Online Trends

The Wordle phenomenon

If you spent any time at all on Twitter this year, you certainly haven’t escaped the biggest trend thus far: Wordle. The simple word game has taken the world by storm and became the first big social media sensation of 2022.

With this in mind, we decided to take a closer look at what makes Wordle tick. What insights have we derived? Read on!

Where did Wordle come from, anyway?

Wordle is the creation of a single developer: Josh Wardle. You might have heard of him — he was previously responsible for two phenomena on Reddit, the Button and Place

The game is a spin on the Master-Mind concept. Anyone familiar with that game will immediately understand Wordle — try and guess a five-letter word in five tries. With each attempt, the game will tell you which of the letters you got right, which ones are in the wrong place, and which ones aren’t in the word at all.

Once you guess your word, you’re invited to share your result on Twitter, which is presented as a grid of coloured emoji squares. This is one of the key factors behind Wordle’s instant viral success. Once the mysterious squares started invading people’s timelines, it became hard to ignore the game and not give it a go.

How did Wordle achieve its success?

…and that’s all there is to Wordle, really. The game is extremely simple, and because it’s a web app, it runs on everything that can handle some relatively simple JavaScript. It doesn’t have any ads. It doesn’t push players into spending money on it. It exists, it’s fun, and that’s enough. This is a common sentiment expressed by players, as seen in these tweets:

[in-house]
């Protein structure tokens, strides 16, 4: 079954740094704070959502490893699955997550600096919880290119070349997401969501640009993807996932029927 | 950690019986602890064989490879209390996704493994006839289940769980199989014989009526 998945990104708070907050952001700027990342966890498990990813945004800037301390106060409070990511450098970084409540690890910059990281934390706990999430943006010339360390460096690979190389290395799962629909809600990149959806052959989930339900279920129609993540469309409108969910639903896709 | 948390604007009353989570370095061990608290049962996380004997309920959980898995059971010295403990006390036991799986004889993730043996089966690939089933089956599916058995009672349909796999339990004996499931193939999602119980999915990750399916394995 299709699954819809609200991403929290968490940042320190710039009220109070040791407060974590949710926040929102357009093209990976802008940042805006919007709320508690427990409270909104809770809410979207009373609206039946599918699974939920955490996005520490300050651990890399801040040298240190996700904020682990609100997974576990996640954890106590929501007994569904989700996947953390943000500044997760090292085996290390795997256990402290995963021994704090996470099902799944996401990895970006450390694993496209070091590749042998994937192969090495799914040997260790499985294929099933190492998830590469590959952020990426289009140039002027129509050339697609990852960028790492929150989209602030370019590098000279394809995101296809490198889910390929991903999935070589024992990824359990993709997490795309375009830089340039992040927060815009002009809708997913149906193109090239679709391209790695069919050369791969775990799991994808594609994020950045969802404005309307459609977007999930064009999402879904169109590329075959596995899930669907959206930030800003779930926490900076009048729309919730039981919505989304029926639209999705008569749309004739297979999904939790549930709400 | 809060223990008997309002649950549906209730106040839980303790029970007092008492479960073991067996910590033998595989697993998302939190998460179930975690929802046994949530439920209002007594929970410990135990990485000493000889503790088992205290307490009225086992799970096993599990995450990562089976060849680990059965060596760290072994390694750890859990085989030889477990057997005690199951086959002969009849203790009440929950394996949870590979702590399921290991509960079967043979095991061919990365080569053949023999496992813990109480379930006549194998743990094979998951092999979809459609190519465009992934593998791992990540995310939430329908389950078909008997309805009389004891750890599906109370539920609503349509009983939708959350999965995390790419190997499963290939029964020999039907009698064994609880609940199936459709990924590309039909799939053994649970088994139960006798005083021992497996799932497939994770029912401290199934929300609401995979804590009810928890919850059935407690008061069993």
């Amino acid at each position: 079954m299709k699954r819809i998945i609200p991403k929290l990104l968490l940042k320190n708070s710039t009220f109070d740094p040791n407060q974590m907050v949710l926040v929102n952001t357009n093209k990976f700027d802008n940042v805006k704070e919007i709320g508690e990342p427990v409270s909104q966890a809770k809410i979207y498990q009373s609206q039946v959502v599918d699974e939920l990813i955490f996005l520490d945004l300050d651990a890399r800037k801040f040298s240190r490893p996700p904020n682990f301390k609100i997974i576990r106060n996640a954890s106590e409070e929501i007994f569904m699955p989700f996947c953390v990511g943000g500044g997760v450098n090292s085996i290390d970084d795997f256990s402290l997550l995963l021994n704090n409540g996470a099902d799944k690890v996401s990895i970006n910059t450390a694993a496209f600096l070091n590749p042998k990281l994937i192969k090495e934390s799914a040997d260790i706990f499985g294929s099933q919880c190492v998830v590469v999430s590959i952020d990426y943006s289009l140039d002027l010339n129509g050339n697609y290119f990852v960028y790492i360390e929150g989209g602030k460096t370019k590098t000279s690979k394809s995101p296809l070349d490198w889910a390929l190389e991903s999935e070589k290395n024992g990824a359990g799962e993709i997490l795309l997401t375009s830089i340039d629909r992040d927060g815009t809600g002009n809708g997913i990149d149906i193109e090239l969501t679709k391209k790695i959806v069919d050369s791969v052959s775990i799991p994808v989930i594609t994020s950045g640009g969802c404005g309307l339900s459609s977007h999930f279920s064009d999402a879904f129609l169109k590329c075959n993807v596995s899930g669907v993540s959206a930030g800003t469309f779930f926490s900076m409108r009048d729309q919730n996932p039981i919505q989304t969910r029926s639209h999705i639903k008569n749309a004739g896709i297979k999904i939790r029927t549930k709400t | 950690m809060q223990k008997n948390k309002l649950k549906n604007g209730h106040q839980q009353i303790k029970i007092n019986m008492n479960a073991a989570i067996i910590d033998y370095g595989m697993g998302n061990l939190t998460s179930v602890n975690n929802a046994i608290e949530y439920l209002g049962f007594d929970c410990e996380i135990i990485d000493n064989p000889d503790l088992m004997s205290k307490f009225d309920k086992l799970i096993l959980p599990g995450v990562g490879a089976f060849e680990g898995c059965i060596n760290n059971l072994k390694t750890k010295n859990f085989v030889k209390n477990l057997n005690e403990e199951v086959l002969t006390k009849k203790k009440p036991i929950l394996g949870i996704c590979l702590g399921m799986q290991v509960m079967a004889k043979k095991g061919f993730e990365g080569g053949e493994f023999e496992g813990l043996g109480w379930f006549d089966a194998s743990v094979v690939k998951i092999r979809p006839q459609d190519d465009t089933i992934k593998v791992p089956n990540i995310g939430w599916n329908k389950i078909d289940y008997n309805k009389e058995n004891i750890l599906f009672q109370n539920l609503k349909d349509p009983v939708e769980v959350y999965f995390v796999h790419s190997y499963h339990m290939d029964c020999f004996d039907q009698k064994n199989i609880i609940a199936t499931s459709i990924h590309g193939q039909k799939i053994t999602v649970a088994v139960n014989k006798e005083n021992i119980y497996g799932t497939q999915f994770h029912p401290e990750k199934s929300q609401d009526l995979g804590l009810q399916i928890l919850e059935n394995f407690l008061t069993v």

Having played Wordle for a short while myself, I fully agree with the sentiment. In a world increasingly dominated by invasive advertising, autoplaying videos, tracking cookies and the incessant push towards monetization, Wordle feels like a genuine respite. An oasis in the hell that is the modern Web — a simple thing that brings joy and asks nothing in return.

Nice things don’t last.

As of this writing, it has been announced that the New York Times purchased Wordle for a seven-figure sum. The reactions, on the whole, are incredibly negative, with #RIPWordle trending being one of the most trending topics on Twitter.

There’s good news, however. Wordle is an extremely simple app: it’s only 63 kilobytes of code. It runs entirely on the client side. There’s nothing preventing people from backing the game up and hosting it themselves — as crafty hackers have already started doing, poking fun at the game’s tiny size along the way.